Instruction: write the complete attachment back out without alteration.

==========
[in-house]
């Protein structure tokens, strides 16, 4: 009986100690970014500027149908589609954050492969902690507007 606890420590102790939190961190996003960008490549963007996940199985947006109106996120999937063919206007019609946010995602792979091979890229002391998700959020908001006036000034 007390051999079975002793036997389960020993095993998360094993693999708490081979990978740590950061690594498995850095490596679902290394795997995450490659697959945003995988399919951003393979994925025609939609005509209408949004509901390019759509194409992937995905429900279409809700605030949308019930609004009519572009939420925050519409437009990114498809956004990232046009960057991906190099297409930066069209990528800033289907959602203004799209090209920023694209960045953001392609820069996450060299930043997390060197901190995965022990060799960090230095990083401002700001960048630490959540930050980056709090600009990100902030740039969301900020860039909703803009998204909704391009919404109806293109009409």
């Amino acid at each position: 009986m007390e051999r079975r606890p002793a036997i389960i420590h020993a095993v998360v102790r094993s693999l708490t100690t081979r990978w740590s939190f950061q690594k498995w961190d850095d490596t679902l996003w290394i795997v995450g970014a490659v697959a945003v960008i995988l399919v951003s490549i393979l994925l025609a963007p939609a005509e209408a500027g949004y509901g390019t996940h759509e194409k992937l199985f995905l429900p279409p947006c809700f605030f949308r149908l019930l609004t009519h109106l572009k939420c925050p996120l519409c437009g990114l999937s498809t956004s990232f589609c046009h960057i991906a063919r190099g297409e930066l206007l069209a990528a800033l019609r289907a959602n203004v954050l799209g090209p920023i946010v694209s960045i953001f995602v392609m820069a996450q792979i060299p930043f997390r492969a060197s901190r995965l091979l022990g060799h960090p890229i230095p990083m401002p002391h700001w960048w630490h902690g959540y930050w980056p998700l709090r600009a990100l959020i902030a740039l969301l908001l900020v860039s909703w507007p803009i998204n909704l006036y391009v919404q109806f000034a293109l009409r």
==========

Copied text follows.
[in-house]
């Protein structure tokens, strides 16, 4: 009986100690970014500027149908589609954050492969902690507007 606890420590102790939190961190996003960008490549963007996940199985947006109106996120999937063919206007019609946010995602792979091979890229002391998700959020908001006036000034 007390051999079975002793036997389960020993095993998360094993693999708490081979990978740590950061690594498995850095490596679902290394795997995450490659697959945003995988399919951003393979994925025609939609005509209408949004509901390019759509194409992937995905429900279409809700605030949308019930609004009519572009939420925050519409437009990114498809956004990232046009960057991906190099297409930066069209990528800033289907959602203004799209090209920023694209960045953001392609820069996450060299930043997390060197901190995965022990060799960090230095990083401002700001960048630490959540930050980056709090600009990100902030740039969301900020860039909703803009998204909704391009919404109806293109009409």
């Amino acid at each position: 009986m007390e051999r079975r606890p002793a036997i389960i420590h020993a095993v998360v102790r094993s693999l708490t100690t081979r990978w740590s939190f950061q690594k498995w961190d850095d490596t679902l996003w290394i795997v995450g970014a490659v697959a945003v960008i995988l399919v951003s490549i393979l994925l025609a963007p939609a005509e209408a500027g949004y509901g390019t996940h759509e194409k992937l199985f995905l429900p279409p947006c809700f605030f949308r149908l019930l609004t009519h109106l572009k939420c925050p996120l519409c437009g990114l999937s498809t956004s990232f589609c046009h960057i991906a063919r190099g297409e930066l206007l069209a990528a800033l019609r289907a959602n203004v954050l799209g090209p920023i946010v694209s960045i953001f995602v392609m820069a996450q792979i060299p930043f997390r492969a060197s901190r995965l091979l022990g060799h960090p890229i230095p990083m401002p002391h700001w960048w630490h902690g959540y930050w980056p998700l709090r600009a990100l959020i902030a740039l969301l908001l900020v860039s909703w507007p803009i998204n909704l006036y391009v919404q109806f000034a293109l009409r």